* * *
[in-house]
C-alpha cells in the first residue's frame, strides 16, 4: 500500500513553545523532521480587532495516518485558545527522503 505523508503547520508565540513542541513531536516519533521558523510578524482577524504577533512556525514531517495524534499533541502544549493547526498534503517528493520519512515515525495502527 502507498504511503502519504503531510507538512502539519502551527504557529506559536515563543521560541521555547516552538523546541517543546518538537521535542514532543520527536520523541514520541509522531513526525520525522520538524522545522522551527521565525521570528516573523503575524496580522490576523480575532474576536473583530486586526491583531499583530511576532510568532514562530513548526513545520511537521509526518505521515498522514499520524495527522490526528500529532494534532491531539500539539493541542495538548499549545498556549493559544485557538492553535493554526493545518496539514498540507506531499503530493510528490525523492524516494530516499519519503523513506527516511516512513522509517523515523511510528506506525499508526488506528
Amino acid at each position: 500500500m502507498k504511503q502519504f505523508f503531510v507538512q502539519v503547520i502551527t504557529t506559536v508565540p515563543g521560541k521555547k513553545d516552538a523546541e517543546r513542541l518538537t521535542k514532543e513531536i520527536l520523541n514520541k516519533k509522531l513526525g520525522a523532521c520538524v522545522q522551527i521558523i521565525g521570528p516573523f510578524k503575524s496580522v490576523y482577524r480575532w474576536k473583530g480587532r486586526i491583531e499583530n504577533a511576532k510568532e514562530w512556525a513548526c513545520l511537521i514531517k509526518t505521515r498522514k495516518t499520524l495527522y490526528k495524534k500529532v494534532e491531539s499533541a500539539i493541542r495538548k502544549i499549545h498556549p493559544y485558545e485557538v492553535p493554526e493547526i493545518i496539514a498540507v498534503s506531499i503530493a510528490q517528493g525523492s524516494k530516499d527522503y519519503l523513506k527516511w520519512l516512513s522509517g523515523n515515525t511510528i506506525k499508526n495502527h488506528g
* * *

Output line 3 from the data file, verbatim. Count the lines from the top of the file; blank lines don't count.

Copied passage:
Amino acid at each position: 500500500m502507498k504511503q502519504f505523508f503531510v507538512q502539519v503547520i502551527t504557529t506559536v508565540p515563543g521560541k521555547k513553545d516552538a523546541e517543546r513542541l518538537t521535542k514532543e513531536i520527536l520523541n514520541k516519533k509522531l513526525g520525522a523532521c520538524v522545522q522551527i521558523i521565525g521570528p516573523f510578524k503575524s496580522v490576523y482577524r480575532w474576536k473583530g480587532r486586526i491583531e499583530n504577533a511576532k510568532e514562530w512556525a513548526c513545520l511537521i514531517k509526518t505521515r498522514k495516518t499520524l495527522y490526528k495524534k500529532v494534532e491531539s499533541a500539539i493541542r495538548k502544549i499549545h498556549p493559544y485558545e485557538v492553535p493554526e493547526i493545518i496539514a498540507v498534503s506531499i503530493a510528490q517528493g525523492s524516494k530516499d527522503y519519503l523513506k527516511w520519512l516512513s522509517g523515523n515515525t511510528i506506525k499508526n495502527h488506528g